The workshop group! Such a fantastic group of writers! Here we are all with my TA Jess Capelle and guest author Lynne Kelly
At the end of the week, we painted rocks with a word that symbolized the week for us... Here are our rocks...
At the end of the week, we painted rocks with a word that symbolized the week for us… Here are our rocks…

I may as well take this moment to tell you that if you’re reading this post thinking it might be nice to take a workshop like this with me, I’ll have to calm down with the outside teaching very soon, because I’m now on faculty at Vermont College of Fine Arts. BUT, I am still committed to teaching this last weeklong workshop in 2016, at the Djerassi Resident Artists Program in California, quickly approaching in March. Apply now, before the deadline of December 17!

Here’s my latest newsletter with some more info and a FAQ, if you’re interested.

And I should tell you that Bethany has some wonderful programming upcoming at the Writing Barn in 2016, and keep an eye on the website!

WB-featuredbenchNow a breath.

I do need a breath. It’s been a busy year of events, teaching, and coming to a great realization about the book I was writing, which meant shelving one thing and starting fresh on another.

I have one last thing before the year is out. In case you’ll be at this conference in Minneapolis, I’ll tell you:

This weekend I’ll be at NCTE/ALAN (I’ll be signing The Walls Around Us on Saturday, November 21 2-3pm at the Algonquin booth 525–527, and I’ll be on a panel at ALAN first thing Tuesday morning).

But after that I need to go quiet. The teaching and appearances have been important, but know what also is? The writing.

So what about the writing, you may ask? What about the writing…

I know I made the right decision about my next book. I know that in my heart and my gut. But what I don’t know is what’s ahead for me, for my writing career, and the weight of that has been pressing down lately, pressing down hard. Being online and seeing all the news of book deals flashing by makes me happy for the writers… and mad at myself for not being faster, more prolific, more career-minded, more smart. This ugly game of comparison is something that gets a lot of us down.

I’m worried my negativity is seeping out. Not to my students, no, not during my workshops—not when I’m talking one-on-one with another writer about her novel and wishing her all the great and lovely things. I mean when I’m alone with myself, in my writing corner, as I am today, when it’s just me and the page and my whole future is reliant on what I do there, what words come out, and how well they sound and how slow or fast they dribble onto the page.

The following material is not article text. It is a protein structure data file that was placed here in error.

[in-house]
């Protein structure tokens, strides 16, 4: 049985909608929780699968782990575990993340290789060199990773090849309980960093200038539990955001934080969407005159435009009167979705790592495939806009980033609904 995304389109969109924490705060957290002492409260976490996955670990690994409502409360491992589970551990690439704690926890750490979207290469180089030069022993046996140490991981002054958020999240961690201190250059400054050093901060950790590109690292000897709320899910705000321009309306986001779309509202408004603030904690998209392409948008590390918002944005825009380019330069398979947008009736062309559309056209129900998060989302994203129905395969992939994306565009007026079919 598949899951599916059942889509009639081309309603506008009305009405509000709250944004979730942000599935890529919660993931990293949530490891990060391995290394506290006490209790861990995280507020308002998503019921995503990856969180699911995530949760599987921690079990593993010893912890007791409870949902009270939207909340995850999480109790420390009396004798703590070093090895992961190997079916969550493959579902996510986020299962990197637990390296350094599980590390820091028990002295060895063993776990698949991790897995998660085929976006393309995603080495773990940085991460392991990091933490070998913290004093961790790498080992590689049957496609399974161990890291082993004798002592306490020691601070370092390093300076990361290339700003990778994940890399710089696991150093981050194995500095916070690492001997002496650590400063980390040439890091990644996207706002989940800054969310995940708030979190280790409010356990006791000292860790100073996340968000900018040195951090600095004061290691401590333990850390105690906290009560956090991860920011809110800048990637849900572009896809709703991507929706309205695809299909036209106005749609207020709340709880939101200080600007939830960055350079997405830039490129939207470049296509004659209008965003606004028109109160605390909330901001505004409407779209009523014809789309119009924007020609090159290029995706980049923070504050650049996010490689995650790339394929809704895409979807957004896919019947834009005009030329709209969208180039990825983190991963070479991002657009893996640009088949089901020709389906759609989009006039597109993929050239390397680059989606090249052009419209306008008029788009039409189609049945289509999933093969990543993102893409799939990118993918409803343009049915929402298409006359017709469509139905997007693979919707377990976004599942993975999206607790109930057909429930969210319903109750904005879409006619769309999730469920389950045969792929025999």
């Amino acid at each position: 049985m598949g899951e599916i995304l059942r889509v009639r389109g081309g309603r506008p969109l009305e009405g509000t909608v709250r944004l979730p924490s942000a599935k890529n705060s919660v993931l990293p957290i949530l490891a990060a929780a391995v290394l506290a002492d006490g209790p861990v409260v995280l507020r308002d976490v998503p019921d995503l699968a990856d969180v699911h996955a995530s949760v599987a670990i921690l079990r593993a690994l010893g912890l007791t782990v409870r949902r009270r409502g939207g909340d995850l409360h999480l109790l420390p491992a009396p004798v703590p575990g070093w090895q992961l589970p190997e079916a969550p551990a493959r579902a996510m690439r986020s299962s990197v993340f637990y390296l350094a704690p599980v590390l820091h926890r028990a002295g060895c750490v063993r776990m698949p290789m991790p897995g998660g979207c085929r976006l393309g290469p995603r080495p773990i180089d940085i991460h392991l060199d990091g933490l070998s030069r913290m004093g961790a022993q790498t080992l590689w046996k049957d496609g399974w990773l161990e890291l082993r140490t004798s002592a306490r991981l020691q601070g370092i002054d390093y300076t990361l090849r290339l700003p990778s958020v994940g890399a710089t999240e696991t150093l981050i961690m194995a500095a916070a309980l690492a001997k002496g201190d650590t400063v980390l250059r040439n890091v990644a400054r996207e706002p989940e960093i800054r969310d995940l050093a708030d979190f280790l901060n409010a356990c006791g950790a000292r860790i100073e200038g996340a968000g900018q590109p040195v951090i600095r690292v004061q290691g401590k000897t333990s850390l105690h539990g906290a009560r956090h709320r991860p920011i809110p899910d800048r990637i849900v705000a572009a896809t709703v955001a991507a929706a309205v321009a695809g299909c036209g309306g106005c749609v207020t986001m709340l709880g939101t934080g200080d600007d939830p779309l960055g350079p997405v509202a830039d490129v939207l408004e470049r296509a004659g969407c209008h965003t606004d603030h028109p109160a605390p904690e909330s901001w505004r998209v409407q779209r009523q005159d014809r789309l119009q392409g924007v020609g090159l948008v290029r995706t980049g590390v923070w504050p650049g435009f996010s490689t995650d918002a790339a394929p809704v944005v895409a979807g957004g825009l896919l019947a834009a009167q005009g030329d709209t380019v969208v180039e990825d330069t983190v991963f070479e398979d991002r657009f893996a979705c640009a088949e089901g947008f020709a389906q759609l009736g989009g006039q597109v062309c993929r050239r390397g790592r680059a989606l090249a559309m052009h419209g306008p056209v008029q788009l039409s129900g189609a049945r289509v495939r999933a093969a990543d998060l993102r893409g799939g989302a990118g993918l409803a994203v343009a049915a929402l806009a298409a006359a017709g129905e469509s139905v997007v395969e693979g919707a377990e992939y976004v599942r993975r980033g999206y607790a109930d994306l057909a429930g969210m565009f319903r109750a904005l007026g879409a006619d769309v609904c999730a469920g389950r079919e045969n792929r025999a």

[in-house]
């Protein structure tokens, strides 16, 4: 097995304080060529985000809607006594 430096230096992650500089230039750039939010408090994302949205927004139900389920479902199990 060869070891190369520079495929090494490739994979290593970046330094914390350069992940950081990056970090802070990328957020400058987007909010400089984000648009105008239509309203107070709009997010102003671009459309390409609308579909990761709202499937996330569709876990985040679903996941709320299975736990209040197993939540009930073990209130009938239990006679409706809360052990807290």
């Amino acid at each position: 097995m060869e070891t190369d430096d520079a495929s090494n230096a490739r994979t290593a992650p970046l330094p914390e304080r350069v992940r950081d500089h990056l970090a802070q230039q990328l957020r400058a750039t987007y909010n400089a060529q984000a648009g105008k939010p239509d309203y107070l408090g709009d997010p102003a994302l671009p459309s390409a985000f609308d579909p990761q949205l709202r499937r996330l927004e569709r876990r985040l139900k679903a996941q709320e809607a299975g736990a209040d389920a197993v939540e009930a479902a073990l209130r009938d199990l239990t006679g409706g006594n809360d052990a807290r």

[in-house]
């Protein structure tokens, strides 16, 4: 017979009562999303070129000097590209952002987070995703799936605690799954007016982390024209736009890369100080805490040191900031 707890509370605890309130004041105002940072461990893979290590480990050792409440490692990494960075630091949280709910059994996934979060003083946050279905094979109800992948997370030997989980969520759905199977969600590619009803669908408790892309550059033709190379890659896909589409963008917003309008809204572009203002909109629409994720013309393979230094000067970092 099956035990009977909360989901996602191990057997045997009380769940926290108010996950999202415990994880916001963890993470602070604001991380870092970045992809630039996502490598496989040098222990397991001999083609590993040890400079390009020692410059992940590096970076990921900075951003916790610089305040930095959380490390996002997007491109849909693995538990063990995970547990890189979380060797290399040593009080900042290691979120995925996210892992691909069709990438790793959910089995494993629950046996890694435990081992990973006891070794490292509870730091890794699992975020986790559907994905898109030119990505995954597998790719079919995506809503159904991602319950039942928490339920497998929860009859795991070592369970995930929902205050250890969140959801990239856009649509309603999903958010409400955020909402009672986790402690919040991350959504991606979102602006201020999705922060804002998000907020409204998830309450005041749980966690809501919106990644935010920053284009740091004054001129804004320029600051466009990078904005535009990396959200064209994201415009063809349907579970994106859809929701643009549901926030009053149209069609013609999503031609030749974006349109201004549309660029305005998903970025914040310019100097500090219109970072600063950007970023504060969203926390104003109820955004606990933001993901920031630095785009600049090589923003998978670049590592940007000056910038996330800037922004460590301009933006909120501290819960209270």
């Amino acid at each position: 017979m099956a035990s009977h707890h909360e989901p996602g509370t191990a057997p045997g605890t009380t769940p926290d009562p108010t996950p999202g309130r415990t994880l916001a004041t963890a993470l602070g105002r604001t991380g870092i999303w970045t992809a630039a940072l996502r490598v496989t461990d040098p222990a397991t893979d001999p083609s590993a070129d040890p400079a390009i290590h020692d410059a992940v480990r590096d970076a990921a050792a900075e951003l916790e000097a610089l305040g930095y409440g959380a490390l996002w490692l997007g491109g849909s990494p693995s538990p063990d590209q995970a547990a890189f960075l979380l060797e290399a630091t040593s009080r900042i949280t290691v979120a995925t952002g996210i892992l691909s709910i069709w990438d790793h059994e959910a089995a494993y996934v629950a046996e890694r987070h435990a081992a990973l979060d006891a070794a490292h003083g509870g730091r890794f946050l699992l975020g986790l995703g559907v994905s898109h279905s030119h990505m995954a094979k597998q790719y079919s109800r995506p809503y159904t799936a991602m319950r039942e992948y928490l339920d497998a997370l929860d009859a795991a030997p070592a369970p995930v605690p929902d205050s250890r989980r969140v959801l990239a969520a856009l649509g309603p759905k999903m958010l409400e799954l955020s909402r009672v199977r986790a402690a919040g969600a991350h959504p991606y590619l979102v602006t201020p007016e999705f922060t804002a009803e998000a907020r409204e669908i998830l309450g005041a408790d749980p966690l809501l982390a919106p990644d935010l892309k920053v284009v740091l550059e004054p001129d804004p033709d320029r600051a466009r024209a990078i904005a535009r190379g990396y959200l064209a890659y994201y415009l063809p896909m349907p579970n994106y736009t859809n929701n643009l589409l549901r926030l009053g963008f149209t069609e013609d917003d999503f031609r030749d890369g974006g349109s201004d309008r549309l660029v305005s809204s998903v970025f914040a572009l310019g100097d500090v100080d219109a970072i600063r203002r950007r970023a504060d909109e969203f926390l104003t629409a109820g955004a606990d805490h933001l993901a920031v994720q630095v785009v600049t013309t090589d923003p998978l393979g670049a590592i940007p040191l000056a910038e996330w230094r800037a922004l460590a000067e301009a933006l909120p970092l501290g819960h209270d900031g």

Sometimes all those doubts and second-guesses and ugly thoughts get animated into a creature that follows you and wants to take you down: a chupacabra on your rooftop, and you’re huddled inside wishing it would go away.

I think what would help is some time off from social media (Twitter especially) and my bad online habits (Googling myself to see if there’s something I should know and seeing snippets of bad reviews of my novels by accident in the search results… Clicking away incessantly on distracting, unnecessary things… Comparing myself again and again to everyone else, when I have always and only been myself in all things and I need to remember that).

I may take off the month of December, apart from sharing the Djerassi deadline and book news, when/if I have things to share.

I may hide from the chupacabra for a while. I know so many of you understand.

I want to make real progress on this novel before 2016 gets here, so I can look at this year and see that I didn’t just make my teaching goal come true… I also moved forward as a writer. That’s what I am first and foremost. (Otherwise, why even bother teaching at all, right?)

For those of you feeling like you let this year slip away from you in some places… it’s not over yet. We still have time.

What if we wrote a ton of words that we felt good about to round out the end of 2015?

What if?